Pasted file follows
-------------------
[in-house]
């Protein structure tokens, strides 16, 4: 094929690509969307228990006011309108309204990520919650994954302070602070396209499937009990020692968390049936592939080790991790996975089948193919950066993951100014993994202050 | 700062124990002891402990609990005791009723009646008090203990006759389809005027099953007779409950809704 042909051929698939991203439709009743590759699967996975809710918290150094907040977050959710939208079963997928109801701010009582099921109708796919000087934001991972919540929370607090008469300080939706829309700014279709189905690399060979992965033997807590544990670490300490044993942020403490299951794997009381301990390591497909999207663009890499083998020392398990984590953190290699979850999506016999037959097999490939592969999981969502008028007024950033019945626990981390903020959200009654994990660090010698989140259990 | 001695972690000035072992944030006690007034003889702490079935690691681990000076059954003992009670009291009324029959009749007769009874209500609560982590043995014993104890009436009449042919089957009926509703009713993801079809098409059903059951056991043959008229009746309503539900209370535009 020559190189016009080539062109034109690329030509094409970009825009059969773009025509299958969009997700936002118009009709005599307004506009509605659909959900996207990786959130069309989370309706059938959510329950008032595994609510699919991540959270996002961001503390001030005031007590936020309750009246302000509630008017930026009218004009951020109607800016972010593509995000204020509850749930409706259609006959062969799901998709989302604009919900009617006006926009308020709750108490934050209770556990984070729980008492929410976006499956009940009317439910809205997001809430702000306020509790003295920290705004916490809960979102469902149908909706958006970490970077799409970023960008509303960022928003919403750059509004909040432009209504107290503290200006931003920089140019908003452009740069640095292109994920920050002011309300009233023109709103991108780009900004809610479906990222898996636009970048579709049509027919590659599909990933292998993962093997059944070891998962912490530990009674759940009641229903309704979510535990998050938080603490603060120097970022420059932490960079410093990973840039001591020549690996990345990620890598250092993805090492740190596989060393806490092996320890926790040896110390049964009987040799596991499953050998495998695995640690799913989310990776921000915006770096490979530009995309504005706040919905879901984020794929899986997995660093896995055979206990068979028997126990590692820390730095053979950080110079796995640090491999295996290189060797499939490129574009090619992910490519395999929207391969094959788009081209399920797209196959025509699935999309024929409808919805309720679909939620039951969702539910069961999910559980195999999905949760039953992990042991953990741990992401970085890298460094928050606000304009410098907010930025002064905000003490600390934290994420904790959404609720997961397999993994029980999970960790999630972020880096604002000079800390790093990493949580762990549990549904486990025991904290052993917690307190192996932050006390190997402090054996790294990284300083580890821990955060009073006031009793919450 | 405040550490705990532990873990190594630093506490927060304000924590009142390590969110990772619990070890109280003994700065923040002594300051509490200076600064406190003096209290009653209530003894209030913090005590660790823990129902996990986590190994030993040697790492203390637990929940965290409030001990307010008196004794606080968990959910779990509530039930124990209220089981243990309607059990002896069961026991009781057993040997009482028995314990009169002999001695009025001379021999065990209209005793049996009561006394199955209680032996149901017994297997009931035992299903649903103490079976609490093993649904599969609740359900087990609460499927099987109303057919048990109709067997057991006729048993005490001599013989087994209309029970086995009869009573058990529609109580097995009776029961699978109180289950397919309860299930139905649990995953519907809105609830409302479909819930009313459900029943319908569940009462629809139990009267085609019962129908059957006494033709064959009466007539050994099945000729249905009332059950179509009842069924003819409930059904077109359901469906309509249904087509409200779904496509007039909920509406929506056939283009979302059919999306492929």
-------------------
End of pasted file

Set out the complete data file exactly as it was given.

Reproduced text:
[in-house]
């Protein structure tokens, strides 16, 4: 094929690509969307228990006011309108309204990520919650994954302070602070396209499937009990020692968390049936592939080790991790996975089948193919950066993951100014993994202050 | 700062124990002891402990609990005791009723009646008090203990006759389809005027099953007779409950809704 042909051929698939991203439709009743590759699967996975809710918290150094907040977050959710939208079963997928109801701010009582099921109708796919000087934001991972919540929370607090008469300080939706829309700014279709189905690399060979992965033997807590544990670490300490044993942020403490299951794997009381301990390591497909999207663009890499083998020392398990984590953190290699979850999506016999037959097999490939592969999981969502008028007024950033019945626990981390903020959200009654994990660090010698989140259990 | 001695972690000035072992944030006690007034003889702490079935690691681990000076059954003992009670009291009324029959009749007769009874209500609560982590043995014993104890009436009449042919089957009926509703009713993801079809098409059903059951056991043959008229009746309503539900209370535009 020559190189016009080539062109034109690329030509094409970009825009059969773009025509299958969009997700936002118009009709005599307004506009509605659909959900996207990786959130069309989370309706059938959510329950008032595994609510699919991540959270996002961001503390001030005031007590936020309750009246302000509630008017930026009218004009951020109607800016972010593509995000204020509850749930409706259609006959062969799901998709989302604009919900009617006006926009308020709750108490934050209770556990984070729980008492929410976006499956009940009317439910809205997001809430702000306020509790003295920290705004916490809960979102469902149908909706958006970490970077799409970023960008509303960022928003919403750059509004909040432009209504107290503290200006931003920089140019908003452009740069640095292109994920920050002011309300009233023109709103991108780009900004809610479906990222898996636009970048579709049509027919590659599909990933292998993962093997059944070891998962912490530990009674759940009641229903309704979510535990998050938080603490603060120097970022420059932490960079410093990973840039001591020549690996990345990620890598250092993805090492740190596989060393806490092996320890926790040896110390049964009987040799596991499953050998495998695995640690799913989310990776921000915006770096490979530009995309504005706040919905879901984020794929899986997995660093896995055979206990068979028997126990590692820390730095053979950080110079796995640090491999295996290189060797499939490129574009090619992910490519395999929207391969094959788009081209399920797209196959025509699935999309024929409808919805309720679909939620039951969702539910069961999910559980195999999905949760039953992990042991953990741990992401970085890298460094928050606000304009410098907010930025002064905000003490600390934290994420904790959404609720997961397999993994029980999970960790999630972020880096604002000079800390790093990493949580762990549990549904486990025991904290052993917690307190192996932050006390190997402090054996790294990284300083580890821990955060009073006031009793919450 | 405040550490705990532990873990190594630093506490927060304000924590009142390590969110990772619990070890109280003994700065923040002594300051509490200076600064406190003096209290009653209530003894209030913090005590660790823990129902996990986590190994030993040697790492203390637990929940965290409030001990307010008196004794606080968990959910779990509530039930124990209220089981243990309607059990002896069961026991009781057993040997009482028995314990009169002999001695009025001379021999065990209209005793049996009561006394199955209680032996149901017994297997009931035992299903649903103490079976609490093993649904599969609740359900087990609460499927099987109303057919048990109709067997057991006729048993005490001599013989087994209309029970086995009869009573058990529609109580097995009776029961699978109180289950397919309860299930139905649990995953519907809105609830409302479909819930009313459900029943319908569940009462629809139990009267085609019962129908059957006494033709064959009466007539050994099945000729249905009332059950179509009842069924003819409930059904077109359901469906309509249904087509409200779904496509007039909920509406929506056939283009979302059919999306492929």